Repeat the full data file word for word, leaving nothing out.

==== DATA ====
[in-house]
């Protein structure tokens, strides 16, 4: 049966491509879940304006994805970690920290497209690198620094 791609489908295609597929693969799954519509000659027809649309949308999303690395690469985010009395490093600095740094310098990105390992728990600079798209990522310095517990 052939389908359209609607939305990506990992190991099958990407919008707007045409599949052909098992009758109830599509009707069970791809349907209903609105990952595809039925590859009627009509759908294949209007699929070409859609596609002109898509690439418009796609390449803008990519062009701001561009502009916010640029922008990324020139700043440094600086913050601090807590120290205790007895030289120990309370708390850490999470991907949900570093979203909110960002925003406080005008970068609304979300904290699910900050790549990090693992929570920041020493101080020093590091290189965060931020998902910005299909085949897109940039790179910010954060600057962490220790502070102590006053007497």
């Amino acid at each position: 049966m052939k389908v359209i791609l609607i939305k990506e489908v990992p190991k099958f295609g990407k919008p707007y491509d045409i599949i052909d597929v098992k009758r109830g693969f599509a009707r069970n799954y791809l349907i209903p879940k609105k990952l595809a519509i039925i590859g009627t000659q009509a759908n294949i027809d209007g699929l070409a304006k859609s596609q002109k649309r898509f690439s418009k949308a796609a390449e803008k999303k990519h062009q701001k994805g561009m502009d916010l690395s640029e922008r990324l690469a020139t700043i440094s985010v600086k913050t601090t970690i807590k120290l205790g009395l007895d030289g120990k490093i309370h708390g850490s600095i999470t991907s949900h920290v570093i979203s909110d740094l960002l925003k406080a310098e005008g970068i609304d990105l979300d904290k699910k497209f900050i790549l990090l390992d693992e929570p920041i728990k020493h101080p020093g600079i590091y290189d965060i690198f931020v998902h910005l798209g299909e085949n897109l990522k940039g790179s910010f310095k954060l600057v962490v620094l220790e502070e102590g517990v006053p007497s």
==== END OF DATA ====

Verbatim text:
[in-house]
């Protein structure tokens, strides 16, 4: 049966491509879940304006994805970690920290497209690198620094 791609489908295609597929693969799954519509000659027809649309949308999303690395690469985010009395490093600095740094310098990105390992728990600079798209990522310095517990 052939389908359209609607939305990506990992190991099958990407919008707007045409599949052909098992009758109830599509009707069970791809349907209903609105990952595809039925590859009627009509759908294949209007699929070409859609596609002109898509690439418009796609390449803008990519062009701001561009502009916010640029922008990324020139700043440094600086913050601090807590120290205790007895030289120990309370708390850490999470991907949900570093979203909110960002925003406080005008970068609304979300904290699910900050790549990090693992929570920041020493101080020093590091290189965060931020998902910005299909085949897109940039790179910010954060600057962490220790502070102590006053007497």
């Amino acid at each position: 049966m052939k389908v359209i791609l609607i939305k990506e489908v990992p190991k099958f295609g990407k919008p707007y491509d045409i599949i052909d597929v098992k009758r109830g693969f599509a009707r069970n799954y791809l349907i209903p879940k609105k990952l595809a519509i039925i590859g009627t000659q009509a759908n294949i027809d209007g699929l070409a304006k859609s596609q002109k649309r898509f690439s418009k949308a796609a390449e803008k999303k990519h062009q701001k994805g561009m502009d916010l690395s640029e922008r990324l690469a020139t700043i440094s985010v600086k913050t601090t970690i807590k120290l205790g009395l007895d030289g120990k490093i309370h708390g850490s600095i999470t991907s949900h920290v570093i979203s909110d740094l960002l925003k406080a310098e005008g970068i609304d990105l979300d904290k699910k497209f900050i790549l990090l390992d693992e929570p920041i728990k020493h101080p020093g600079i590091y290189d965060i690198f931020v998902h910005l798209g299909e085949n897109l990522k940039g790179s910010f310095k954060l600057v962490v620094l220790e502070e102590g517990v006053p007497s």